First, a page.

The PJ Tatler

AIDS Conference Comes to DC for First Time Since 1990; Obama Will Send 'Brief Video Message'

The International AIDS Conference next week will be held in Washington for the first time since 1990 — and the White House just issued a notice that President Obama will not be there.

Instead, Obama “will provide a brief video message to welcome Conference attendees from around the world to Washington.” The White House will host a reception on July 26 “to honor those people living with HIV and to thank men and women who have been fighting with dignity on the frontlines against this disease. Further details about that event will be provided at a later date.”

Putting the half-glass-full spin on the news, the White House titled the press release “Obama Administration to Participate in the 19th International AIDS Conference” and began with a quote from Obama about his administration’s commitment to end AIDS.

“Thanks to bipartisan action by Presidents Obama and Bush and the Congress to lift the ban on people living with HIV entering the country — we are at a tipping point in the fight against AIDS,” the White House said. “Under the President’s leadership, the Administration has increased overall funding to combat HIV/AIDS to record levels. We have launched the first comprehensive National HIV/AIDS Strategy for the United States to prevent and treat HIV in America. Globally, the Obama Administration has committed to treating 6 million people by the end of 2013 and is increasing the impact and sustainability of our investments.”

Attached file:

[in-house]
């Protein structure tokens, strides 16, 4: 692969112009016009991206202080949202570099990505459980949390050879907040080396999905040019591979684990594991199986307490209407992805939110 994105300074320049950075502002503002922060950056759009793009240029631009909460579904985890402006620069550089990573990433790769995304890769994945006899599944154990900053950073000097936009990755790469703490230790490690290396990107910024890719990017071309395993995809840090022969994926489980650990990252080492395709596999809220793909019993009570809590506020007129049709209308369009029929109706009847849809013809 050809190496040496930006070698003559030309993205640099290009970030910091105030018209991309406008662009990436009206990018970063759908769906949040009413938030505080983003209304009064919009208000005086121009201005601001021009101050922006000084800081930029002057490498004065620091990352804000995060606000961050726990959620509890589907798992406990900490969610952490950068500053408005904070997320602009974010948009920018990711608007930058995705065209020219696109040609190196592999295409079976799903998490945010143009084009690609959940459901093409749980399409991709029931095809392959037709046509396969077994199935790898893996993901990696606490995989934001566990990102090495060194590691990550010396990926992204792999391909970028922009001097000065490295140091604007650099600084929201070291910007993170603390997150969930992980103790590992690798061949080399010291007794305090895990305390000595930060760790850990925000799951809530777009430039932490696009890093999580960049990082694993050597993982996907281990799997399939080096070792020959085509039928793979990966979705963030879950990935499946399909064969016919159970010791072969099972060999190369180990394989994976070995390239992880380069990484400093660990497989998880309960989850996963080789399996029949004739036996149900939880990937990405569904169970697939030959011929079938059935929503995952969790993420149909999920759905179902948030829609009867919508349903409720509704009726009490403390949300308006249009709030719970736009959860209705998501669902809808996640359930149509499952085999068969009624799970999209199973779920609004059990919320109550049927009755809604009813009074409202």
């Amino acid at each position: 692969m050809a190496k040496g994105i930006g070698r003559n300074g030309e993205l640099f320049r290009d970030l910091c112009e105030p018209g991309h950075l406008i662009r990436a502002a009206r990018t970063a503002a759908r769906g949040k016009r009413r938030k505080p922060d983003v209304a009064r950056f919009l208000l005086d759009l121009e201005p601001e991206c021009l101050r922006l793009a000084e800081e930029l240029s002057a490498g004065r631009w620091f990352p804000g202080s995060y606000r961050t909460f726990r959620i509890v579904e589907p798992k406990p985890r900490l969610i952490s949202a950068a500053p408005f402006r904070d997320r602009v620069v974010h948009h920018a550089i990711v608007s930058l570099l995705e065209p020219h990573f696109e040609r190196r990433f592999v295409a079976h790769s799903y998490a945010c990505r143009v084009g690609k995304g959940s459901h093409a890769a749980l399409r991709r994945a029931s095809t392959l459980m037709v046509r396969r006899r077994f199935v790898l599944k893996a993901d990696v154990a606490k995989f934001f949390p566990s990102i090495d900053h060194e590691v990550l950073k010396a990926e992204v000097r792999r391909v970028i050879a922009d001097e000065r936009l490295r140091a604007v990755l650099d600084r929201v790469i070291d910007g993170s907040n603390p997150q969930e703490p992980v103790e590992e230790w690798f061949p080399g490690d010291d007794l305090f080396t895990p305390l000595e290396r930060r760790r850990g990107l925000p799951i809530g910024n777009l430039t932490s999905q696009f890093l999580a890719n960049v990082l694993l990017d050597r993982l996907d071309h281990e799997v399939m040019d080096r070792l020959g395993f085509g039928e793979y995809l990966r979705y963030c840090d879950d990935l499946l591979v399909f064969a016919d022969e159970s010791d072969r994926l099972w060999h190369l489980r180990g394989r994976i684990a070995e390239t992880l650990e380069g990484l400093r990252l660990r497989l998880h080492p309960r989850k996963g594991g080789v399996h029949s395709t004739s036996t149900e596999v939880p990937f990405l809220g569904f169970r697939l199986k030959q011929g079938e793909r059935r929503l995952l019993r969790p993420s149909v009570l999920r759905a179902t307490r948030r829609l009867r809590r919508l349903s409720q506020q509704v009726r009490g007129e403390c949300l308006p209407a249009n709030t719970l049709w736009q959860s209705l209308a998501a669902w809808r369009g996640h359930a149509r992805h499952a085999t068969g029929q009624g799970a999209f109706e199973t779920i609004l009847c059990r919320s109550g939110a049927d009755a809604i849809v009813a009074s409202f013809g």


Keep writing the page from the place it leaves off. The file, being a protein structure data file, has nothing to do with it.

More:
Health and Human Services Secretary Kathleen Sebelius and Secretary of State Hillary Clinton will attend the conference.

It’s not know what Obama has on the schedule during the conference that runs July 22-27, but he has campaign stops through the end of this week every day but Wednesday.

Obama has been often heckled at events by protesters saying he isn’t doing enough to combat HIV and AIDS.

Meanwhile, President George W. Bush spent Independence Day in Zambia building a women’s clinic to battle cervical cancer, which has a high rate in the country in part due to the high number of women living with HIV. In 2003, Bush’s AIDS initiative initially funded $15 billion worth of anti-retroviral drugs and treatment to extend the lives of millions of Africans with HIV and AIDS.

U2 frontman Bono said in December that Bush had set the standard for Obama to follow on combating AIDS. “George kind of knocked it out of the park,” he said on The Daily Show. “I can tell you, and I’m actually here to tell you, that America now has 5 million people being kept alive by these drugs.”

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